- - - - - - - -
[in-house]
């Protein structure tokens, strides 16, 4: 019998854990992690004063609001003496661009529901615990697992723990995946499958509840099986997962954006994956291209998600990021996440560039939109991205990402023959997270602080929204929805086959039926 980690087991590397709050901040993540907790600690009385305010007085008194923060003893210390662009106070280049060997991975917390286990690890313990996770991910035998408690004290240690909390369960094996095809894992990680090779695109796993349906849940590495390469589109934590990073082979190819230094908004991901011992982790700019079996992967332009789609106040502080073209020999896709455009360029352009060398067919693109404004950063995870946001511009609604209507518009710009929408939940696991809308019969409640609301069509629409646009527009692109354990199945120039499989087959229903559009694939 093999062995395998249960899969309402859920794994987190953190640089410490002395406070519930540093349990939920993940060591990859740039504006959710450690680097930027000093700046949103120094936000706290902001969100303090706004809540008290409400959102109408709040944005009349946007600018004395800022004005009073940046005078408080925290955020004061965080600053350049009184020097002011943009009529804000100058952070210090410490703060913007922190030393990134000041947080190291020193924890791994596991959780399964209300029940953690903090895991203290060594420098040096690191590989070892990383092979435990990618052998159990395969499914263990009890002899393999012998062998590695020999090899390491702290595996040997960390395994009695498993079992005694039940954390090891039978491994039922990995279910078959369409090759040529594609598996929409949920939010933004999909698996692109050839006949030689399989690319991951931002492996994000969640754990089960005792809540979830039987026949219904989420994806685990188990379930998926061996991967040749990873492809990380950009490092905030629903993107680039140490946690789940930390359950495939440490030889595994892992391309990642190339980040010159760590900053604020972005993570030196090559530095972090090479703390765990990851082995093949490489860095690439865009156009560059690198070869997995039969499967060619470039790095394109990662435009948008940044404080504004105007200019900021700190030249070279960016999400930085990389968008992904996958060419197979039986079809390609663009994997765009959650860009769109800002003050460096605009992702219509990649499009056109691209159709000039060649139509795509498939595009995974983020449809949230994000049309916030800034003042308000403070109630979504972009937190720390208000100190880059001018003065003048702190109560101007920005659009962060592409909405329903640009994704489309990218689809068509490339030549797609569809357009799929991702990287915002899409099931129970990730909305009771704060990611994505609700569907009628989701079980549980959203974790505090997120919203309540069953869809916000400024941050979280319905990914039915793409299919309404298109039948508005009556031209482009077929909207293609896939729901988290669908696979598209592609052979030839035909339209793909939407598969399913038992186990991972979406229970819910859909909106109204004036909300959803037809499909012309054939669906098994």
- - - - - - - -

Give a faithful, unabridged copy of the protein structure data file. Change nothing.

[in-house]
């Protein structure tokens, strides 16, 4: 019998854990992690004063609001003496661009529901615990697992723990995946499958509840099986997962954006994956291209998600990021996440560039939109991205990402023959997270602080929204929805086959039926 980690087991590397709050901040993540907790600690009385305010007085008194923060003893210390662009106070280049060997991975917390286990690890313990996770991910035998408690004290240690909390369960094996095809894992990680090779695109796993349906849940590495390469589109934590990073082979190819230094908004991901011992982790700019079996992967332009789609106040502080073209020999896709455009360029352009060398067919693109404004950063995870946001511009609604209507518009710009929408939940696991809308019969409640609301069509629409646009527009692109354990199945120039499989087959229903559009694939 093999062995395998249960899969309402859920794994987190953190640089410490002395406070519930540093349990939920993940060591990859740039504006959710450690680097930027000093700046949103120094936000706290902001969100303090706004809540008290409400959102109408709040944005009349946007600018004395800022004005009073940046005078408080925290955020004061965080600053350049009184020097002011943009009529804000100058952070210090410490703060913007922190030393990134000041947080190291020193924890791994596991959780399964209300029940953690903090895991203290060594420098040096690191590989070892990383092979435990990618052998159990395969499914263990009890002899393999012998062998590695020999090899390491702290595996040997960390395994009695498993079992005694039940954390090891039978491994039922990995279910078959369409090759040529594609598996929409949920939010933004999909698996692109050839006949030689399989690319991951931002492996994000969640754990089960005792809540979830039987026949219904989420994806685990188990379930998926061996991967040749990873492809990380950009490092905030629903993107680039140490946690789940930390359950495939440490030889595994892992391309990642190339980040010159760590900053604020972005993570030196090559530095972090090479703390765990990851082995093949490489860095690439865009156009560059690198070869997995039969499967060619470039790095394109990662435009948008940044404080504004105007200019900021700190030249070279960016999400930085990389968008992904996958060419197979039986079809390609663009994997765009959650860009769109800002003050460096605009992702219509990649499009056109691209159709000039060649139509795509498939595009995974983020449809949230994000049309916030800034003042308000403070109630979504972009937190720390208000100190880059001018003065003048702190109560101007920005659009962060592409909405329903640009994704489309990218689809068509490339030549797609569809357009799929991702990287915002899409099931129970990730909305009771704060990611994505609700569907009628989701079980549980959203974790505090997120919203309540069953869809916000400024941050979280319905990914039915793409299919309404298109039948508005009556031209482009077929909207293609896939729901988290669908696979598209592609052979030839035909339209793909939407598969399913038992186990991972979406229970819910859909909106109204004036909300959803037809499909012309054939669906098994």